11. Time to brake for the bus stop chicane, and we see a very similar situation to what we saw going into Turn 1: More stability and more speed from the aero-aided car. We’ve got nearly 200 pounds of wing downforce on the rear of the aero car, making a more aggressive entry into the chicane much less dramatic than a slower, non-aero entry.

12. Exiting the bus stop, we see that additional entry speed has been carried all the way through the chicane, and we’re a full 9 mph faster as we get ready to head onto the east banking.

13. That additional exit speed has served us well, and as we approach the end of the east banking, that exit speed advantage of the aero car has translated into a 4 mph advantage as we near the top of 4th gear.

14. As we near the 4-5 shift at 140 mph, we can see the air beginning to take its toll, though. If you look at the flags, you can also see we’re rolling right into a headwind. That’s great for downforce, but on the wide-open front straight of Daytona, we’re not worried about downforce.

15. The 4-5 shift is another wall of wind that’s hard for our 380 wheel-horsepower C5 to break through. While the non-aero car keeps pulling strong, the aero car struggles—especially lower in 5th.

16. That headwind isn’t helping things, either, and as we near the start/finish line, the slicker, low-downforce configuration has a distinct top-speed advantage.

17. Across start/finish, and we’ve closed the speed gap a bit, but the top end advantage still goes to the slicker car.

So, what can we conclude here? Well, first of all, we’ll tell you that on the laps depicted, we were nearly a full second faster in the aero-equipped car than in the non-aero car. While the top speeds were reduced, we were more than making up for it in the corners—especially the higher speed cornering areas like the bus stop chicane.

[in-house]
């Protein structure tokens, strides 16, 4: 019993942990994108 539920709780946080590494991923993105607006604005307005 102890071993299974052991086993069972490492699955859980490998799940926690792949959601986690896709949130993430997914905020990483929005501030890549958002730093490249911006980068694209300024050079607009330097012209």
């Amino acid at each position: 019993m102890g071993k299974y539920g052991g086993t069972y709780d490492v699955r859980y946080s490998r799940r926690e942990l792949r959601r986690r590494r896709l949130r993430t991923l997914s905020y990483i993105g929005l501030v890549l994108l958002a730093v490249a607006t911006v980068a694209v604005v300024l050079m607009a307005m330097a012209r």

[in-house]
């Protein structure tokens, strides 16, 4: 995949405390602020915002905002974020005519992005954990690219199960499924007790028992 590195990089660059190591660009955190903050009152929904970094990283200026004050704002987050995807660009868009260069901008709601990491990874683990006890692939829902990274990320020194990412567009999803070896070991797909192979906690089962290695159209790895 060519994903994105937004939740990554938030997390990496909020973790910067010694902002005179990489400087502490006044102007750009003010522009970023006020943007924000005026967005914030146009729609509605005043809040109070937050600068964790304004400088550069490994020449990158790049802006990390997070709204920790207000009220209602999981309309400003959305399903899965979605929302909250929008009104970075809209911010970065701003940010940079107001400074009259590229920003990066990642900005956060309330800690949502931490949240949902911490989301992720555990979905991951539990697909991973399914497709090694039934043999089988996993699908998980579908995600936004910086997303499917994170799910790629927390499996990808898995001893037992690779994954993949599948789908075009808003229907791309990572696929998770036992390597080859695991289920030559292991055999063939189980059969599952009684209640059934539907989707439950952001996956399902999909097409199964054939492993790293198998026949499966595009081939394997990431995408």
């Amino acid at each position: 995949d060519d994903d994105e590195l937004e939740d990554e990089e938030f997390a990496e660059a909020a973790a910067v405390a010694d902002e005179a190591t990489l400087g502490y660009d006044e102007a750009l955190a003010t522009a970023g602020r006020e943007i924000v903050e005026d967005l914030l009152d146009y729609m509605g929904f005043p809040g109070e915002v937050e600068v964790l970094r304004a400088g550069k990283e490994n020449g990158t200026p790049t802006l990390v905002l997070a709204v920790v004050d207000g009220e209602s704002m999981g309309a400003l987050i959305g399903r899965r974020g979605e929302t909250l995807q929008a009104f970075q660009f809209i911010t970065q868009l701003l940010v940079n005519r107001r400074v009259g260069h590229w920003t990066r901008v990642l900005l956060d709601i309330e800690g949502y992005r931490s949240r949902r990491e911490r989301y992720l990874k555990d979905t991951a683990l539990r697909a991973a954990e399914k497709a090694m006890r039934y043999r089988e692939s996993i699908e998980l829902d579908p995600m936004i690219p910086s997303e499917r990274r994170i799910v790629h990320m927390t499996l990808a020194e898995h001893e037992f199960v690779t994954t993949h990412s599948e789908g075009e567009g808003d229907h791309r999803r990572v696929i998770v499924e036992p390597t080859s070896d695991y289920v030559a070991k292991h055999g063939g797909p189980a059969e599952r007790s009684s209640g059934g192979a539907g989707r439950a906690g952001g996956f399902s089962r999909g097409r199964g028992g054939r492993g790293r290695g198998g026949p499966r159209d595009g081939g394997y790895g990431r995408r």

When we sat down and looked at data from other laps and roughed together a theoretical fastest lap, we also saw that the aero car outran the non-aero car, but by a slightly smaller margin.

In our situation, we’d say that on track where we never had to shift into 5th gear, it’s a no-brainer. The high-downforce configuration will smoke the low-drag configuration nine ways to Sunday. But as soon as you spend a considerable amount of time in 5th gear, there’s some math to be done. Armed with this knowledge, on subsequent trips to Daytona, we may take a look at prevailing winds—a stiff breeze off the ocean that would reduce downforce through the infield kink and increase drag down the back straight might make us rethink the aero aids. Even so, we’d probably run both configurations in different sessions to assess the conditions of the day.

But in literally any other situation, where terminal speeds are more typical of the types of tracks we see, there’s really no debate—the AJ Hartman aero bits increase both cornering speed and drivability.

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Comments
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stafford1500
stafford1500 Dork
8/7/19 11:50 a.m.

Whew, I think my job is still safe. Just gotta keep finding efficient downforce to make it fun. Thanks for the descriptions of the effects...

bmxr
bmxr New Reader
8/7/19 12:14 p.m.

Great story. I’d love to see the test repeated at Homestead on the infield configuration where you spend little to no time in overdrive, and at Sebring where extra grip and stability can be really helpful. 

Patientzero
Patientzero Reader
8/7/19 12:55 p.m.

How many laps were done with and without?  Maybe I missed it.

slowbird
slowbird Reader
8/7/19 1:07 p.m.

This is why I like the Daytona roval so much. It's got the big open banks, and also the tricky, flat infield section, that makes low and high downforce configurations both have pros and cons. It's a real balancing act to find the right setup for ultimate pace, both over a lap and over 24 hours. (Speaking not from real-world experience, but from watching the pros do it and some sim-racing time as well.)